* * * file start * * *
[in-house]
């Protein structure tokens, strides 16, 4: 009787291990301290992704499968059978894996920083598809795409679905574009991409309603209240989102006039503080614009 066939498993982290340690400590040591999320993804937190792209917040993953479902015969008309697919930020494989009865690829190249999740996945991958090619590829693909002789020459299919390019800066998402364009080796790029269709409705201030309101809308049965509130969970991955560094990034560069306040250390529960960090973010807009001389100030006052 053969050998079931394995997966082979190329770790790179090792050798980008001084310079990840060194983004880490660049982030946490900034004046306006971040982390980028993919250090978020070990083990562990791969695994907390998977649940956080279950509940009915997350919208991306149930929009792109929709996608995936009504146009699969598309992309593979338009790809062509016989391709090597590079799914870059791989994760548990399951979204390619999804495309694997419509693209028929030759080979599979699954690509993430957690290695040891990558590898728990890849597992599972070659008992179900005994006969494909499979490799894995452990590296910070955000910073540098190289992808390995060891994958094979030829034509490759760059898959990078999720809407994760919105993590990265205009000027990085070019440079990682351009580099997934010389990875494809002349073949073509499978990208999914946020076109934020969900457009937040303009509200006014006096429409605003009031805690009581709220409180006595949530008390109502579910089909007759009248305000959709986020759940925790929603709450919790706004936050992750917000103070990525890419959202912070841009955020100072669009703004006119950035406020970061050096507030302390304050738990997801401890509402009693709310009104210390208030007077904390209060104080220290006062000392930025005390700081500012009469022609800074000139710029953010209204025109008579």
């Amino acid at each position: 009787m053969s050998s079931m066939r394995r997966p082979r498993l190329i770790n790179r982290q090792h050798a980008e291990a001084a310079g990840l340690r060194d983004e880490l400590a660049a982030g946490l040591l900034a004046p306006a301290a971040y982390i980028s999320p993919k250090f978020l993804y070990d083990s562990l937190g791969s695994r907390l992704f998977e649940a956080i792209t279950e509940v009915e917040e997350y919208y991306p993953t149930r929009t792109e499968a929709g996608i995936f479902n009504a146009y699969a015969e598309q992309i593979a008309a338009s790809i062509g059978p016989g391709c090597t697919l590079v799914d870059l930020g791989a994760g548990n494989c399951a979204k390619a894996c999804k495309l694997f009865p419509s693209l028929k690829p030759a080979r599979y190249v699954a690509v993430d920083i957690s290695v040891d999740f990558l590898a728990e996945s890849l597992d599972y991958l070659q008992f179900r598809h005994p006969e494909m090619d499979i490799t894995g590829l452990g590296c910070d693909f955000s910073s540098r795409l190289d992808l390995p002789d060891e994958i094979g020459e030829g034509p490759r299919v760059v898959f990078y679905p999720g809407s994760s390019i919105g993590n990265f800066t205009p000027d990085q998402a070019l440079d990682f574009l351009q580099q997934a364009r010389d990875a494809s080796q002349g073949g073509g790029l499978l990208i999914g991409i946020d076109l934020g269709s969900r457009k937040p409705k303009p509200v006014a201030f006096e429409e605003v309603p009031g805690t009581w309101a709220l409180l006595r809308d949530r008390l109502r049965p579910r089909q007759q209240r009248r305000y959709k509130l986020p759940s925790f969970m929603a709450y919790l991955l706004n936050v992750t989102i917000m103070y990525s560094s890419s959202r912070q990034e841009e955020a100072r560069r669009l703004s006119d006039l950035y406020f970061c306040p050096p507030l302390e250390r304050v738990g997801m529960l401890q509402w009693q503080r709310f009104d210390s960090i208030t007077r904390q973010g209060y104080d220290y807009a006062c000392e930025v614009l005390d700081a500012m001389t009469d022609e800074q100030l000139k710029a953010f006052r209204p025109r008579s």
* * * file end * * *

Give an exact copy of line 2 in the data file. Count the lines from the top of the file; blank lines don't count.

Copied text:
């Protein structure tokens, strides 16, 4: 009787291990301290992704499968059978894996920083598809795409679905574009991409309603209240989102006039503080614009 066939498993982290340690400590040591999320993804937190792209917040993953479902015969008309697919930020494989009865690829190249999740996945991958090619590829693909002789020459299919390019800066998402364009080796790029269709409705201030309101809308049965509130969970991955560094990034560069306040250390529960960090973010807009001389100030006052 053969050998079931394995997966082979190329770790790179090792050798980008001084310079990840060194983004880490660049982030946490900034004046306006971040982390980028993919250090978020070990083990562990791969695994907390998977649940956080279950509940009915997350919208991306149930929009792109929709996608995936009504146009699969598309992309593979338009790809062509016989391709090597590079799914870059791989994760548990399951979204390619999804495309694997419509693209028929030759080979599979699954690509993430957690290695040891990558590898728990890849597992599972070659008992179900005994006969494909499979490799894995452990590296910070955000910073540098190289992808390995060891994958094979030829034509490759760059898959990078999720809407994760919105993590990265205009000027990085070019440079990682351009580099997934010389990875494809002349073949073509499978990208999914946020076109934020969900457009937040303009509200006014006096429409605003009031805690009581709220409180006595949530008390109502579910089909007759009248305000959709986020759940925790929603709450919790706004936050992750917000103070990525890419959202912070841009955020100072669009703004006119950035406020970061050096507030302390304050738990997801401890509402009693709310009104210390208030007077904390209060104080220290006062000392930025005390700081500012009469022609800074000139710029953010209204025109008579």